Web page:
Search >

    Free Money!

    Scholarships are everywhere, but you've got to know where to look.

    Heather Scheiwe

    Are you tired of bugging your high school guidance counselor for new scholarships? Have you exhausted every idea for running down free money? Don't give up! There are still a lot of sources waiting for you to check out.


    • Ask your parents if their places of business have a scholarship program for children of employees. Many do, but don't necessarily promote it. If you show interest and take the time to apply, the response may be well worth it. You may be one of a few who asked, so you may receive a sizeable amount.

    • Are your parents alumni of the college or university to which you're applying? Sometimes colleges will offer children of alumni special scholarships to continue the family tradition.

    • where to look for scholarships for Christian collegeDo your parents belong to any organizations outside of work? Children of members often qualify for grant money/scholarships the organization may have available. If your parents don't know specifically, ask for the organization's contact information and write them yourself.

      If any of your relatives were/are military veterans, there might be scholarships available for you. Don't forget your grandparents, great-grandparents or female relatives. Organizations like the WAVES( kept women involved in war efforts while men were away, and their involvement may qualify as military service. Government databases or your local VFW ( may have information on how to apply.

    • Ask your parents about your heritage, country of origin, even the history of your last name. Many historical societies and immigrant organizations support students of certain racial/ethnic/cultural backgrounds. Your grandparents may offer insight, too. Who knows? You could have Native American ancestors and not know it!


    • Subject-specific magazines are a good place to look for scholarships related to your interests. E-mail your favorite publication to see if they offer any contests. Your hobby may be your ticket to school.

    • Check with companies who sponsor invention contests, like Duracell or Lego. Did you make a life-size mobile solar system for the freshman science fair? Recreated the Mona Lisa out of Play-Doh? Like to mix your own nail polish? Write the company whose products you use (or could use) in your creations and see if they would compensate your effort. Your creativity may be the key in earning money for college.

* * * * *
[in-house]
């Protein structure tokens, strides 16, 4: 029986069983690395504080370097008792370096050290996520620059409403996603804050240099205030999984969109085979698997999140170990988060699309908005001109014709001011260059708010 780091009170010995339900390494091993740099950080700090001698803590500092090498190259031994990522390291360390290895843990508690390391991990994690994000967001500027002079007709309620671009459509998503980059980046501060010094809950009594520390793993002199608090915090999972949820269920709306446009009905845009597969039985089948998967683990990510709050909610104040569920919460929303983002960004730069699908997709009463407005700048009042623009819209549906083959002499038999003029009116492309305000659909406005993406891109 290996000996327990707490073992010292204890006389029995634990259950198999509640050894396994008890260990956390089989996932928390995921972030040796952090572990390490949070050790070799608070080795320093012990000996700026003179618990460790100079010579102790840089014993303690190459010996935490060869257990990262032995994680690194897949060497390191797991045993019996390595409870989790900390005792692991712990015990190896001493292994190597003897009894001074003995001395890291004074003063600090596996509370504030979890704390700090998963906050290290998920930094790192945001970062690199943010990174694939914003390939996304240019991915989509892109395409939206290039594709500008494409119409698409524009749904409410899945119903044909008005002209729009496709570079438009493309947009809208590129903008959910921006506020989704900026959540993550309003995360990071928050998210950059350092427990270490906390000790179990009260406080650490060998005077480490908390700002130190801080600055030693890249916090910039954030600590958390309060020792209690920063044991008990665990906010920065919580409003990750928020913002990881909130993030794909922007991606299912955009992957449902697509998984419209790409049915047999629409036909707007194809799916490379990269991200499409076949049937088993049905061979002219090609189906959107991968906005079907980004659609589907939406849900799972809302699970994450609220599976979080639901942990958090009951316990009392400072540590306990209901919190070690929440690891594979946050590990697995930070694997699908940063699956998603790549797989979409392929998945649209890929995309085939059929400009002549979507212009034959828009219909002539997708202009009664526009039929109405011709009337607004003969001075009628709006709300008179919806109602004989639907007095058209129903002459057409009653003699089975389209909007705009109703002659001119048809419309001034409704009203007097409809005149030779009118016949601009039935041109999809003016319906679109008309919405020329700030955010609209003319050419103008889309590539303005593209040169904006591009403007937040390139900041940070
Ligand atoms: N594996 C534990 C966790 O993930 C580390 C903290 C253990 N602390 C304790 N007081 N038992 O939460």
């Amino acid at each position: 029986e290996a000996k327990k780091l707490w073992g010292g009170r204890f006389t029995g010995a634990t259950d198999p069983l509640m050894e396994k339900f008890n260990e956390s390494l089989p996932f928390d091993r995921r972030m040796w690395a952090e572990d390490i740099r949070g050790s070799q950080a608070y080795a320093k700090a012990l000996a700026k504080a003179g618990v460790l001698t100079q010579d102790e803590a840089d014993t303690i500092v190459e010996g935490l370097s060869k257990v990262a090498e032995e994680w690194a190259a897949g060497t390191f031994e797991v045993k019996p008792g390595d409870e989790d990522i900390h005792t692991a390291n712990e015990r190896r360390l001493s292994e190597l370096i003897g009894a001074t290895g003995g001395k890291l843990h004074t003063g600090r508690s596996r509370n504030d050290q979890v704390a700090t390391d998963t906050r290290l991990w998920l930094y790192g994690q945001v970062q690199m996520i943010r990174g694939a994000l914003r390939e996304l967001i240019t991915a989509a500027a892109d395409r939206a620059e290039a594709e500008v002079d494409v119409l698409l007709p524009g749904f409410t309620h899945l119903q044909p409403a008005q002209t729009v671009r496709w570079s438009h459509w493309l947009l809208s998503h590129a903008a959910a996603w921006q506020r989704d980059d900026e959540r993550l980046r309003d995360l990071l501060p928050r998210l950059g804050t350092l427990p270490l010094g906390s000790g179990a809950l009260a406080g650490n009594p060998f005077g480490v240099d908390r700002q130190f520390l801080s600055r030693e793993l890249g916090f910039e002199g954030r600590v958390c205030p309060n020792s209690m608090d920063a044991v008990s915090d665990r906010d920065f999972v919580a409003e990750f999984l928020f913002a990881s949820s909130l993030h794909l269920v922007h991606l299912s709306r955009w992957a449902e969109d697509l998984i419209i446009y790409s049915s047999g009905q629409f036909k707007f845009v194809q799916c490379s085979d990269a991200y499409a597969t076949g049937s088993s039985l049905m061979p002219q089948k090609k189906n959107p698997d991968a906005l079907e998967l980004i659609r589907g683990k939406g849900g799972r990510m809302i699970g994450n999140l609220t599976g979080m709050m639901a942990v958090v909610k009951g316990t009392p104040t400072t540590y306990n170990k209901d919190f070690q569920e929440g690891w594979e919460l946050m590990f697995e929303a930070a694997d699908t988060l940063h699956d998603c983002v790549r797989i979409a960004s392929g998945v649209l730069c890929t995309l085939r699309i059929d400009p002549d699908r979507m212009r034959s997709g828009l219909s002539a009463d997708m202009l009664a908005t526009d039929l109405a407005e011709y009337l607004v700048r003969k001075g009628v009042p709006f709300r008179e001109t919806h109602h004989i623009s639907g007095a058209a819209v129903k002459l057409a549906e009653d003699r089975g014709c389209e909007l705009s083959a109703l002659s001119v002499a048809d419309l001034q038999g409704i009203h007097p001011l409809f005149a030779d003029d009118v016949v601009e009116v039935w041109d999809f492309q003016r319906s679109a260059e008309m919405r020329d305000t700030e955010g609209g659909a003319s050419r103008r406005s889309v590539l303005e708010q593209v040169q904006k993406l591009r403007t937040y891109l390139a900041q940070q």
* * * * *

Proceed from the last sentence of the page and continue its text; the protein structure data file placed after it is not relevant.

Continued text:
• Lots of food companies hold baking contests for recipes using their products. Watch labels on your family's regular grocery items to see how you could enter. Start playing around with different ingredients in your favorite dishes and see what new concoctions come about. If something is particularly good, don't wait for a contest—contact the company. Sometimes they'll buy recipes to put on their labels or in their company cookbook. If you can't find a specific company, start off with a recipe contest database like

    • Many of your favorite stores offer scholarships. While these scholarships are usually nationwide, and thus more competitive, it's worth the price of a stamp. Often, the forms are back in the customer service area of a store, so do some searching or ask a representative for help. Or, look for information on store websites.

    • If you're interested in a specific career, check with someone in that field to see if they offer scholarships to students planning to pursue that career. Workers in engineering, nursing, teaching, journalism and many other fields are in high demand. Companies will often support successful students if they think they could be future employees.

    • Technology is big, and concepts for a video or computer program could earn you some money. Check with your favorite manufacturers to see if they'd be interested in your ideas.

    Non-Profit Organizations:

    Read These Next

    A Christian College dean answers your questions about college.
    Students talk about their role in paying for their education.